The future of baseball lies in players like Mercedes, who scrape and claw for one chance at MLB glory. Nobody comes to the yard to see La Russa skulk around the dugout; they come to see Mercedes hit baseballs so hard that the cows from whence the leather came can almost feel it.
Moreover, baseball is undergoing an epidemic of pitchers who throw harder and with less control than ever, according to The Athletic’s Ken Rosenthal, who noted that average fastball velocities are up and so are scary moments where batters are plunked in the head, hands and beyond. The video of New York Mets player Kevin Pillar suffering numerous nasal fractures after taking a ball square in the face is frightening.
Being a Major League hitter is scary enough without your own manager endorsing the other team throwing at you.
Baseball is a dangerous sport. And it is also one that its stewards believe needs refreshing, as evidenced by rule changes implemented a few years back to encourage faster games and more offense.
But aren’t sports best refreshed by colorful, successful personalities with great stories? That’s what the White Sox have in Mercedes, who doesn’t deserve his manager’s flogging. In Tiger Woods’ day, nobody would’ve ever said to him: “You are disrespecting the game by beating the other golfers this badly. You may want to shank a few or make some bogeys to keep it fair.”
From a business perspective, it is pure insanity to threaten Mercedes for hitting a home run on a 3-0 count – home runs, incidentally, are one of the things ball players are paid to do! La Russa crazily claimed that if the count had been three balls and one strike he would not have minded, suggesting an alarming level of stupidity for someone who is allowed to speak publicly on behalf of a $3.66 billion industry.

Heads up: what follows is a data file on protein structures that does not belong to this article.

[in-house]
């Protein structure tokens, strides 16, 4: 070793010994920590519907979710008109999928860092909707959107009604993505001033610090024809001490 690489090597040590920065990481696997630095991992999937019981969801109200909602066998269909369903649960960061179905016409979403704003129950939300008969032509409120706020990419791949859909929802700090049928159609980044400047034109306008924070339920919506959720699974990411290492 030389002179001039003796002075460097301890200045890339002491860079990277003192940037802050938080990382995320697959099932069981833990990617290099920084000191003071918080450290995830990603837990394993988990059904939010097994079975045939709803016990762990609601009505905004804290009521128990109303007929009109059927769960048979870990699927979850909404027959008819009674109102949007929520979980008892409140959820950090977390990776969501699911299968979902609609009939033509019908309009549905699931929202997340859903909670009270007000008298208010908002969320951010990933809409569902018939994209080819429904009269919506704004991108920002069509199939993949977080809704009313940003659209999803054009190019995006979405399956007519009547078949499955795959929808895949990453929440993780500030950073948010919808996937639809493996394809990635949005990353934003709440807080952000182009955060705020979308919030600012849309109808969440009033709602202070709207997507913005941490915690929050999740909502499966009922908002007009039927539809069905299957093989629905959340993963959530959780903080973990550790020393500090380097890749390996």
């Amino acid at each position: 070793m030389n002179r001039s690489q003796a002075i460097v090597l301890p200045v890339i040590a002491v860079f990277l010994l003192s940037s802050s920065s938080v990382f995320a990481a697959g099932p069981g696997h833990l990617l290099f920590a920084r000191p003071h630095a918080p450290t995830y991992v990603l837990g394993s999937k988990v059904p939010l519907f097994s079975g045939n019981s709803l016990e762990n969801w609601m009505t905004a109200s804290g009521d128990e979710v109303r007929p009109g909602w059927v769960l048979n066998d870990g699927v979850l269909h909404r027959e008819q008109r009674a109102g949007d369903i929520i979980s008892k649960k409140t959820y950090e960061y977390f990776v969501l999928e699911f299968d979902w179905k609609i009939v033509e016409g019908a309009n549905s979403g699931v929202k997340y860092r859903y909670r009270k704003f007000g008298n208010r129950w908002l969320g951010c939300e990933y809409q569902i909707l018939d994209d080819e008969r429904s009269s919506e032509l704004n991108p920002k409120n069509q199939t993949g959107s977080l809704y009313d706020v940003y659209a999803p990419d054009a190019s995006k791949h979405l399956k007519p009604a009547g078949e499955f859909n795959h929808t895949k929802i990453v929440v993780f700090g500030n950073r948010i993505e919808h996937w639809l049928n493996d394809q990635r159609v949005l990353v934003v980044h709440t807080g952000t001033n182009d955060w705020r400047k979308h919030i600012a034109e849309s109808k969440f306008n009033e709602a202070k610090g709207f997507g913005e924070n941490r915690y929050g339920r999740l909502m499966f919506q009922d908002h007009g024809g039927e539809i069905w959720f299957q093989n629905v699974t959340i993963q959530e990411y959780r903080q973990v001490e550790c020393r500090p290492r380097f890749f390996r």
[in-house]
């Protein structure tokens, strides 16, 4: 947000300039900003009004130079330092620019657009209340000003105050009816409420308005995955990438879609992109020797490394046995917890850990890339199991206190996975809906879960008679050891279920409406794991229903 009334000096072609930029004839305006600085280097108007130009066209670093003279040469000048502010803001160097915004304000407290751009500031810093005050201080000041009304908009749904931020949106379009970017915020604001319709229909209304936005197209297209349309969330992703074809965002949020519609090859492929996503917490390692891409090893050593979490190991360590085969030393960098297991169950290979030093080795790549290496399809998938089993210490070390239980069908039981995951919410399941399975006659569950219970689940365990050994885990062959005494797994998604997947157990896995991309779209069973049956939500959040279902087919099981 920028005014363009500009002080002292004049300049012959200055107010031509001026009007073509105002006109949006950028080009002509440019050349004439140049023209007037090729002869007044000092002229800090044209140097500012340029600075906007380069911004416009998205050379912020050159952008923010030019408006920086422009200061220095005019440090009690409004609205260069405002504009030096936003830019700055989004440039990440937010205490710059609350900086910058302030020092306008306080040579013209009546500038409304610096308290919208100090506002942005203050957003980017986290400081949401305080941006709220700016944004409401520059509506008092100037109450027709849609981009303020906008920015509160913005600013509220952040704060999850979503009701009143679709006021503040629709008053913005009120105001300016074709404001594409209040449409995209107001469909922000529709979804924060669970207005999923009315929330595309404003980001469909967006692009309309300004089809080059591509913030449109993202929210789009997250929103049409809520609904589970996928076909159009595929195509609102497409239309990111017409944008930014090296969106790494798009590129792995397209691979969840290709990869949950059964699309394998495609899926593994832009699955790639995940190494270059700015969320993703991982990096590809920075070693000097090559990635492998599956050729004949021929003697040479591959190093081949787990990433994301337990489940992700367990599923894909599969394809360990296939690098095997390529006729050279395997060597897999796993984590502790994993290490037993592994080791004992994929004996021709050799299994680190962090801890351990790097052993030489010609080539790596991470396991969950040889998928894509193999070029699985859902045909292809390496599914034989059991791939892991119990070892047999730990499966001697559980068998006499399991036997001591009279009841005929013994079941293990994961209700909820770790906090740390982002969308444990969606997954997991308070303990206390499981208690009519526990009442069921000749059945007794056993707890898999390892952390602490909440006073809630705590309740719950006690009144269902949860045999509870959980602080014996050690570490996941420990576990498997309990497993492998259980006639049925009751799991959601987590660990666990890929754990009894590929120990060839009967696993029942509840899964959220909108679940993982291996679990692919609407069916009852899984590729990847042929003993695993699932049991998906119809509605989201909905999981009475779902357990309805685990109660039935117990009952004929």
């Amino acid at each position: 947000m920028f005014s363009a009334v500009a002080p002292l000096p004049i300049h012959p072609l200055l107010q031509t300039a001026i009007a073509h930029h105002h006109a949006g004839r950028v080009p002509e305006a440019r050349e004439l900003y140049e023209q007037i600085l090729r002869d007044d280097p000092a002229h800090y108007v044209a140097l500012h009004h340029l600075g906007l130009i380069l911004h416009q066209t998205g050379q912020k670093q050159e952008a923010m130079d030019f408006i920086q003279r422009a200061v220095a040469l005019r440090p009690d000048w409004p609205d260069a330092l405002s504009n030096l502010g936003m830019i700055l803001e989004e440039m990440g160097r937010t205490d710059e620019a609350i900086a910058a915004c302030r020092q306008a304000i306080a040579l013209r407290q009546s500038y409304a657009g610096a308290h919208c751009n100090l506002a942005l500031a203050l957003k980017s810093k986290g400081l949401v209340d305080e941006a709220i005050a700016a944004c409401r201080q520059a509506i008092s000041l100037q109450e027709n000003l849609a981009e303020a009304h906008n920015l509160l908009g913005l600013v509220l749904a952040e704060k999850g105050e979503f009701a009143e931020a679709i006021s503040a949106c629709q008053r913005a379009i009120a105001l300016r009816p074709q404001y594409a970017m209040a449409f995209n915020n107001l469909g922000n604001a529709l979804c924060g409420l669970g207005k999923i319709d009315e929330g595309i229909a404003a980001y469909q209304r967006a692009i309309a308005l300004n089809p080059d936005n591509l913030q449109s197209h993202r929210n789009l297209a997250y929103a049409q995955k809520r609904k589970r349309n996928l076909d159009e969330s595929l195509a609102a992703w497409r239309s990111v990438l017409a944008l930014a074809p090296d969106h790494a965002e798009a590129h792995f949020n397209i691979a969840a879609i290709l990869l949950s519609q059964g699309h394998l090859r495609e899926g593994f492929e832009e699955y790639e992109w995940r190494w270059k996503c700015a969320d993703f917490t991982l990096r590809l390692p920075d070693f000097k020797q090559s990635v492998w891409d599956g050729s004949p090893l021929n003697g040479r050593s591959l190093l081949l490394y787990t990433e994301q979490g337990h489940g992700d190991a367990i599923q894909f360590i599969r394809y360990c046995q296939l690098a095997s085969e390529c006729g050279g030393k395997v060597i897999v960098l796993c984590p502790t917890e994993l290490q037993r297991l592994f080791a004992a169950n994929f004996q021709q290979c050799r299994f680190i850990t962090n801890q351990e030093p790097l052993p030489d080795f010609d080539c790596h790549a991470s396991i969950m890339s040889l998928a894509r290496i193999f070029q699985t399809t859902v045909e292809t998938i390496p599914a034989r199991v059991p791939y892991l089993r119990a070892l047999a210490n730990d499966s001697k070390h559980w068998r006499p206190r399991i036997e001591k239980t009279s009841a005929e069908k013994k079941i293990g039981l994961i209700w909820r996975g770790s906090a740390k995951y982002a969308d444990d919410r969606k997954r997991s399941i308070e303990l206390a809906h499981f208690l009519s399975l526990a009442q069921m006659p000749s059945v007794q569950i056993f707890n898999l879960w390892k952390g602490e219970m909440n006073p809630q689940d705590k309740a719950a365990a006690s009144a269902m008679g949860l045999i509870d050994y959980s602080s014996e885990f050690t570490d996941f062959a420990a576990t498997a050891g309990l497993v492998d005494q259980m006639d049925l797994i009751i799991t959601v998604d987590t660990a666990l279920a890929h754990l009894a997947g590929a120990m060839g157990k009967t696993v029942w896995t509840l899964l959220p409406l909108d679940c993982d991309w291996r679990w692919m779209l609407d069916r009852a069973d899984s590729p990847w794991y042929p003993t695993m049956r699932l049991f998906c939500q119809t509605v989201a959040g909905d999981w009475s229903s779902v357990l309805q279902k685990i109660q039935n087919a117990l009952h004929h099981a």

Further, Mercedes will be paid in the future based on his individual statistics, not on his imagined level of respect for the game as judged by La Russa. If he can’t hit home runs when the mood strikes him, his future earning potential is limited.
On Wednesday, La Russa said that he figured his players agreed with his view, “I’m willing to bet there wasn’t anyone in that clubhouse that’s upset that I mentioned that’s not the way we compete” he said, according to James Fegan, White Sox reporter for The Athletic Chicago. But several players – including stars Tim Anderson and Lance Lynn – appeared to indicate on social media that they thought La Russa was wrong to come down on Mercedes for the sin of trying to be good at his job.
MLB executives should act against La Russa immediately, suspending and fining him heavily at a minimum. The White Sox have grounds to fire him because he clearly supported violence against one of his subordinates.
As for Mercedes, thank goodness for players like him, who still see Major League Baseball as a dream worth achieving. I hope he swings at every 3-0 pitch for the rest of the year and hits a few of them into the stratosphere. I hope he becomes a huge star and can provide forever for himself and his family (he currently makes the league minimum salary of $570,500).
And I hope Major League Baseball’s executives continue their quest to keep the game fresh by standing up for its future – players like Mercedes – instead of protecting dumb vestiges of its past.
An earlier version of this article incorrectly identified Tim Anderson as a pitcher. He is a shortstop.